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Yellowdog's avatar

How can you rekindle passion you once had for a something you once really enjoyed and/or were really good at?

Asked by Yellowdog (6147points) 3 months ago

I still am a pretty good writer. But I once wrote prose and mood/color pieces that were dripping with atmosphere and imagination, without sounding pretentious. My teachers in college lauded my writing, and I am always impressed when I find things I wrote even in my late teens.

I also have some excellent early-in-life artwork, house plans, plans for a retreat center, and other projects which I never completed, my main reason was they often had no real life application so many of these projects went unfulfilled because of more pressing matters that had to be done.

I also once was a good Dulcimer player and played in talent shows and with local groups at small town events and folk music events. And I wrote dissertations in college en lieu of class requirements. I wrote detailed sermons and studied and led Bible studies which were in-depth and interesting and full of explanations in Questions and answers. Where did it all go?

I would like to rekindle some of these earlier, unfulfilled disciplines because they were challenging and creative and stimulating. But in more recent years I feel mostly jaded and like all these creative projects and activities are behind me.

I sense Fluther to be comprised of many individuals who deal with reality and have to put aside creative endeavors due to schedules and work, or have to overcome writer’s block.

So, how do you do it?

How do you keep creative energy and activity alive, or rekindle what you were good at in the past? How do you avoid the ‘been there done that’ attitude that its not worth picking up again?

Who knows? What once seemed it had no practical application, maybe someday might apply to something, and something is made out of it.

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10 Answers

gorillapaws's avatar

For writing, start with a prompt. This is a dumb example (I’m sure you can find better ones on the web):

“Sarah’s pulse raced as she desperately tried to evade her pursuers…” let your imagination fill in the blanks.

Zissou's avatar

If internal motivation is insufficient, then you must find external motivation or give it up.

Money and social connection can be effective external motivators. I enjoy playing my mandolin for its own sake, but I also have the external motivators of occasionally making money from playing (not often enough to turn it into a grind) and I also enjoy socializing with people at jam sessions and open mic events. I was also in a music ensemble at church for a few years, which was both a social and a devotional activity.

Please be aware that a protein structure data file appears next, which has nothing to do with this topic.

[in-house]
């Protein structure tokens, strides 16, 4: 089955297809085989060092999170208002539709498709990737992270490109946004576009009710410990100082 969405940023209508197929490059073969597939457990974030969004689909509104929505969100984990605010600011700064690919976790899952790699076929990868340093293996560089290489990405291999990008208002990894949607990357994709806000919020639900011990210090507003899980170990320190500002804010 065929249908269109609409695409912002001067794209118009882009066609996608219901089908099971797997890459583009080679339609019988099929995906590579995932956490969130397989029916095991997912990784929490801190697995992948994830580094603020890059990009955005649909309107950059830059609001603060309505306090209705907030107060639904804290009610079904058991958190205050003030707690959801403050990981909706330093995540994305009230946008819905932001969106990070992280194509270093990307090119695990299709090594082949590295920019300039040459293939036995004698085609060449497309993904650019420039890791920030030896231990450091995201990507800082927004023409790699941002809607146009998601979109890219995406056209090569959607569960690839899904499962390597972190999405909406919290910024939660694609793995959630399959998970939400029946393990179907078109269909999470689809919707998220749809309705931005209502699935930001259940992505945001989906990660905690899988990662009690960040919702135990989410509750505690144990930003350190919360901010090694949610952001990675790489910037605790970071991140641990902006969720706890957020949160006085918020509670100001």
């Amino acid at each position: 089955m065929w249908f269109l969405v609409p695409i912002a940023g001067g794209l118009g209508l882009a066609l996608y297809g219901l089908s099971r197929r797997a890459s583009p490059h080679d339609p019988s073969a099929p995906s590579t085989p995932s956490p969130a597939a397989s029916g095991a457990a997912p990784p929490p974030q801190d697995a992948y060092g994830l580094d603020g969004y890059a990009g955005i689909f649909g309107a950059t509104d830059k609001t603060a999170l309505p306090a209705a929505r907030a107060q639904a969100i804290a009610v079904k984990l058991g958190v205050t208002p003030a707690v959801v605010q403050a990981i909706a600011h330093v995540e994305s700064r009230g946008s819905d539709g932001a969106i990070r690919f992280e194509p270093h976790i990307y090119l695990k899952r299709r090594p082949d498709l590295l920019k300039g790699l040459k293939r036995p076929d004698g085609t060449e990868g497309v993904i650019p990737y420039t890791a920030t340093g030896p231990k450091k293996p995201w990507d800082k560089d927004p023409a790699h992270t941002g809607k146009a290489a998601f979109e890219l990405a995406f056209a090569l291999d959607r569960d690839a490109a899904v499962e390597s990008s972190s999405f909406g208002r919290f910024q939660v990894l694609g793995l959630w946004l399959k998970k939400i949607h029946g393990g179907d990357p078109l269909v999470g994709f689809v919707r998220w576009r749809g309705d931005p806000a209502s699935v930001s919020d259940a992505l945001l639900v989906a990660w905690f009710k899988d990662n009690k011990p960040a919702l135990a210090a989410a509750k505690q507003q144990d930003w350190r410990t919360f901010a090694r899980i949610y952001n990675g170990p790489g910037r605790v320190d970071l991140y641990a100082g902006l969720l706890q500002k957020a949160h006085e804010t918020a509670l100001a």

Getting paid can be motivating, but paradoxically perhaps, paying for it can also be motivating. I have piles of art supplies that I rarely use, but when I pay for an art class, which I do from time to time, I try to show up for every session and get my money’s worth.

As for writing—you’re writing here, aren’t you? Get off social media and use that energy to write something for publication.

kritiper's avatar

I have always liked hamburgers. I don’t think I could ever not like them. I suppose that if I had a falling out, I could rediscover them by finding a new place, like when I first discovered Burger King.
So I guess that is my answer: Find a new place to rediscover that thing you love.

Patty_Melt's avatar

Find low quality examples of the things you like to do.
After a few times telling yourself I could do better than that, you get revved to prove it.

JLeslie's avatar

Where I live this is exactly what so many people do here. It’s an active adult community, which basically means most people here are retired, and many of them get to do the things they loved when they were younger, or learn something new. How they did it was they stayed healthy enough to live long enough to get to retirement, and saved enough, or have pensions, so they could stop working and live here. Or, they work and live here. There is probably no other place in the US like where I live for the plethora of classes and groups here. Some people pick up old hobbies, some learn new ones here.

We have a cheerleader squad, theater groups, drum corp, softball teams, many bands and an orchestra, many art classes, pottery, a few different writing groups, we even have a Memphis/Shelby County group (I kid you not) and much more.